Additionally, Uber is investing in international expansion heavily. In 2014 alone, the company made a jump from a $32 million loss globally in the previous year to $237 million. While this may seem like bad business, the company has also raised $10 billion to finance this expansion and is investing that money into creating a strong foothold abroad, strong enough that investors continue funding the company, ensuring that it will have more than enough money to fight off any legal action and to set up shop where it wants (Macmillan par.1-4).
In conclusion, Uber introduced an approach to delivering services that are innovative, transformative, and disruptive at the same time. This model is quickly spreading through different industries and is finding its public. One of the main reasons why the Uber business model is so successful is because it caters not only to customers but also to “partners,” making Uber a preferable alternative to other ride-sharing services not only for the client but also for the drivers. Despite the legal issues surrounding the company, its practices are bringing in profit and investors, and it is unlikely that the firm will lose its place in the global market in the near future.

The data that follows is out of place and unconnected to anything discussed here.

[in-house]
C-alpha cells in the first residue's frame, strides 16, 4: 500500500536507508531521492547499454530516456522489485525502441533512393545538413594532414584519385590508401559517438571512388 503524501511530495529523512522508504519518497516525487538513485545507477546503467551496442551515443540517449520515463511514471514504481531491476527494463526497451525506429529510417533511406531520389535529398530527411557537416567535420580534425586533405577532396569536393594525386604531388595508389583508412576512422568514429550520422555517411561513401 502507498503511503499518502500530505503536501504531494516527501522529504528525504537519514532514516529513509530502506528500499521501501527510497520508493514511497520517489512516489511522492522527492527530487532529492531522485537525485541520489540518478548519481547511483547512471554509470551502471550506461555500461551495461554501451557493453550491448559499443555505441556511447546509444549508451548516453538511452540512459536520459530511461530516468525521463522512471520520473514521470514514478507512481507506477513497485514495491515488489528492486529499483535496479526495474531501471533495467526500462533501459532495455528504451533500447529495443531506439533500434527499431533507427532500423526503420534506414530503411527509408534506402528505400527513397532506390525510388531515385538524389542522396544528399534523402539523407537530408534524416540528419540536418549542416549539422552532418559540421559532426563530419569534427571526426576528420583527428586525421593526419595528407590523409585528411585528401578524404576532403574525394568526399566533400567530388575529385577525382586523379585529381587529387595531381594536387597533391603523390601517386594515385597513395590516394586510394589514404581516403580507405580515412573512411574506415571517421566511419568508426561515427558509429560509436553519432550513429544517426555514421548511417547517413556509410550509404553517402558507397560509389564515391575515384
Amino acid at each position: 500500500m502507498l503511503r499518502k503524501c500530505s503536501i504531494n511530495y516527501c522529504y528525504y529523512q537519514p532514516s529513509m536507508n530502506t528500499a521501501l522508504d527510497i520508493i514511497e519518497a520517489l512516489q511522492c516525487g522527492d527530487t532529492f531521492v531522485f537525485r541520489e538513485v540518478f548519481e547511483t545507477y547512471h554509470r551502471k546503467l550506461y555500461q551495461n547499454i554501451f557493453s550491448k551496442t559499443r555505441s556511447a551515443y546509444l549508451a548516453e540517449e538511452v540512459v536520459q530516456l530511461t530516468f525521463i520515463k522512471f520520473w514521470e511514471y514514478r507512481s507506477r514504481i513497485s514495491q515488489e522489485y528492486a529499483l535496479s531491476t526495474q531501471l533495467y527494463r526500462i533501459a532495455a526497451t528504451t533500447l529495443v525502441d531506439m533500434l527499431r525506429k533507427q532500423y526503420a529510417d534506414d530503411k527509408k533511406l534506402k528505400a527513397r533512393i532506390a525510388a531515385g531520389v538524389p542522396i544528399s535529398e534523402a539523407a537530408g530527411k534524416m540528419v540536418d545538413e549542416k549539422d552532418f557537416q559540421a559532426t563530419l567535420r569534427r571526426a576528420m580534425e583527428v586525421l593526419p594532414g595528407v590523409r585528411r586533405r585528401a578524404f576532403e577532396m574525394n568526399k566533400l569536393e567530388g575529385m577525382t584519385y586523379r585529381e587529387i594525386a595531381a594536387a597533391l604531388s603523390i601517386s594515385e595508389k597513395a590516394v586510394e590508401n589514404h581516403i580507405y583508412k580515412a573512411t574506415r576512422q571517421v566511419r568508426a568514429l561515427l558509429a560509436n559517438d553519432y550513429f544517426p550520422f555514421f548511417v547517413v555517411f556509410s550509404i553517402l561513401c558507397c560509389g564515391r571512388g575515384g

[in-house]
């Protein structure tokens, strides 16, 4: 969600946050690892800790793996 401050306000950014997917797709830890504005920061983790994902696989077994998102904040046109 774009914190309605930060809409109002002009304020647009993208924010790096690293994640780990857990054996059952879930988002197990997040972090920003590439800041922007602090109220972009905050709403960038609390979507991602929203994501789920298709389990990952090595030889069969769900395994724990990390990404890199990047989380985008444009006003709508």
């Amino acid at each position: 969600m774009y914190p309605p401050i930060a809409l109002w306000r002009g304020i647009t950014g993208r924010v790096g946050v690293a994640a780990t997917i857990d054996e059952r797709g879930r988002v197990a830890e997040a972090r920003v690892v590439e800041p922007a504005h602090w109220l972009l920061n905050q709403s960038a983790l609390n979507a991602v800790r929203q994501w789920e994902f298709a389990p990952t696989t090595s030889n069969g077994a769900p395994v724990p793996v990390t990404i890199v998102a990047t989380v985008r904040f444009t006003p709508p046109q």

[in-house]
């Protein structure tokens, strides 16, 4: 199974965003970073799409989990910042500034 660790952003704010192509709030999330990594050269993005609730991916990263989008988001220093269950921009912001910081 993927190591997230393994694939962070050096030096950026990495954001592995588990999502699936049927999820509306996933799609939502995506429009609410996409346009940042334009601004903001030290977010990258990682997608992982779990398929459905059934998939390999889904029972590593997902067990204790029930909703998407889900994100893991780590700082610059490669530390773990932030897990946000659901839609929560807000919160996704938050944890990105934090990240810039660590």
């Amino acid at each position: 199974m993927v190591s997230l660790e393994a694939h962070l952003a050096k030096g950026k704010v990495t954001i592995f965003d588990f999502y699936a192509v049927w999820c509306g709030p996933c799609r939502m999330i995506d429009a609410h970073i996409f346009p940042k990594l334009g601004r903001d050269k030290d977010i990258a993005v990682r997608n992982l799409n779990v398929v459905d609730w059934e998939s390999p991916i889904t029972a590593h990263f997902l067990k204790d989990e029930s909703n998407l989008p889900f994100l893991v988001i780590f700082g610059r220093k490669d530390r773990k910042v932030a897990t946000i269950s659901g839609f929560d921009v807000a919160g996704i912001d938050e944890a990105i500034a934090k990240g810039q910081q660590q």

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Damodaran, Aswath. “A Disruptive Cab Ride to Riches: The Uber Payoff.” Forbes. 2014. Web.
Hoyt, David, and Stephen Callander. “Uber: 21st Century Technology Confronts 20th Century Regulation.” Stanford Business (12): 1-10. Web.
Macmillan, Douglas. “Uber Spends Big on International Expansion.” The Wall Street Journal. 2016. Web.
Pilieci, Vito. “Uber Ride-sharing Program Seeks Ottawa Drivers.” Ottawa Citizen. 2014. Web.
“The Uber-all Economy: A Challenge to Traditional Business Models.” The Futures Company. 2015. Web.
“Who Are Uber’s Biggest Competitors?” ZACKS. 2016. Web.